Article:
Architect: Kobori Masakazu
Client: Japan Imperial Family
Completion date: 1620
Architect: Kobori Enshu
The villa has its own unique features where is similar to each person, following their wishes and ideal thoughts and acts, to achieve it, also the gardens that have always been for the people’s relaxation from the past.
These days, the good design of these two together and their integration, required the science that the designer had. It is a pleasant event that in the past, among the villa gardens for kings and nobles , including katsura imperial villa and other items can be seen in other countries.
The gardens surprisingly aroused the humans emotions, and according to the type of garden, these feelings become high and low, the sense of sight by seeing the nature, the sense of hearing by the hearing of birds singing and the sound of wind among the branches of trees, as well as the sense of body or tactile.
In Japanese gardens, including Katsura Garden by changing the materials in the floor and in the context of artificial elements and even the slope of the land Stimulates muscles and profound impact on the sense of touch And Edward T. Hall explains that Japanese gardens are designed not only for seeing by eyes but also when you walk among them, is an extraordinary experience in the muscle movements and the usage more than usual will be added in walking.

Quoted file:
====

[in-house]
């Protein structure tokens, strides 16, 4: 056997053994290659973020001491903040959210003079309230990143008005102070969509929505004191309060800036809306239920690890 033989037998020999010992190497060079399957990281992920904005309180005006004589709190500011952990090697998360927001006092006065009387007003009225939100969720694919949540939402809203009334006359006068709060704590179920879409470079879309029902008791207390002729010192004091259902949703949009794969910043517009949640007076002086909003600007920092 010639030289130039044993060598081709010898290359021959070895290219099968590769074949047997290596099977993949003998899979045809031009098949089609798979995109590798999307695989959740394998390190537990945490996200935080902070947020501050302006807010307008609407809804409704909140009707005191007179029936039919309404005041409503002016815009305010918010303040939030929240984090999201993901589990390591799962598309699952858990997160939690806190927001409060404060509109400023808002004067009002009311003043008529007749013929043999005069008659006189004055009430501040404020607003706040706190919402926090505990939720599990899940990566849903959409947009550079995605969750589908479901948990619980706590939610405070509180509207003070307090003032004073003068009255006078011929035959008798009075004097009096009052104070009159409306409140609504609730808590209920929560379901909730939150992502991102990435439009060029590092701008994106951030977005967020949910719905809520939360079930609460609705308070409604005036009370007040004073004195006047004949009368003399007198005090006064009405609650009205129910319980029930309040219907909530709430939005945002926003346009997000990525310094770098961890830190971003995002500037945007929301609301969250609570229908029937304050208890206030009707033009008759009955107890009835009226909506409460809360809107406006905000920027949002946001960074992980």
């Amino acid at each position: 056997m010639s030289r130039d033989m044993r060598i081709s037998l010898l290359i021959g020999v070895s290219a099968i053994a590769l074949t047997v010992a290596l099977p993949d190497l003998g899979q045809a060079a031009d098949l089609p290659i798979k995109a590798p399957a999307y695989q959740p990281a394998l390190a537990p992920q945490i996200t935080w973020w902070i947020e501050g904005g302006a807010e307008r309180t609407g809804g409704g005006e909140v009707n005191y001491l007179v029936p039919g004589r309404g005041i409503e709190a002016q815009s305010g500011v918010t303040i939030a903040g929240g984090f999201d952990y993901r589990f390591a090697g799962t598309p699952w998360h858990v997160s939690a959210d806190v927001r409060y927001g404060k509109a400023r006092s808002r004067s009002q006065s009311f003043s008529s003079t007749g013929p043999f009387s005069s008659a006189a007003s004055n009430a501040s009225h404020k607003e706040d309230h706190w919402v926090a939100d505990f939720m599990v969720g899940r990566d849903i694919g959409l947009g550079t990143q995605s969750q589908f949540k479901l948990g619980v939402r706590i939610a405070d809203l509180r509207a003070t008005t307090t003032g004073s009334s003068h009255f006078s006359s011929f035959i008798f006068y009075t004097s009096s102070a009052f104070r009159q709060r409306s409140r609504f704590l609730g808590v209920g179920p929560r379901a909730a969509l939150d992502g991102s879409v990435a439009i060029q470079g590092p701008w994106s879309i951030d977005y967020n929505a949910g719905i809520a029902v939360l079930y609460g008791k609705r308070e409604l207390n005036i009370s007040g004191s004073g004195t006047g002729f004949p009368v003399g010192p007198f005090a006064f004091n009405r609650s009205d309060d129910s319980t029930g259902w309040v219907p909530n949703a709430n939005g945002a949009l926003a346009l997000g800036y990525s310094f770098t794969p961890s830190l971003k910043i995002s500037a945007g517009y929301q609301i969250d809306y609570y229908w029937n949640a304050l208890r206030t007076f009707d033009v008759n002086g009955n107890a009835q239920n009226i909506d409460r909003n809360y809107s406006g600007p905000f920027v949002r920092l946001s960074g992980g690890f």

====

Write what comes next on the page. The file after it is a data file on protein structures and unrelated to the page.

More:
The Katsura palace (Katsura Rikyū) is a pivotal work of Japanese Architecture, often described as the “quintessence of Japanese taste.” First revealed to the world by Bruno Taut, the great German architect, in the early twentieth century, Katsura stunned the architectural community of the West. Le Corbusier and Walter Gropius, pillars of the Modernist establishment, were fascinated by Katsura’s “modernity.” They saw in its orthogonal and modular spaces, devoid of decoration, clear parallels to contemporary Modernism, going so far as to laud Katsura as a “historical” example of Modernity.But this approach obscures a deeper understanding. Though the interior of the palace resembles a Mondrian painting at first glance, the designers of course had no such intention. What the Modernists admire in Katsura does not represent an early indictment of ornament, but is rather the deeply personal reaction of its designer, Prince Toshihito, to the social currents of his age.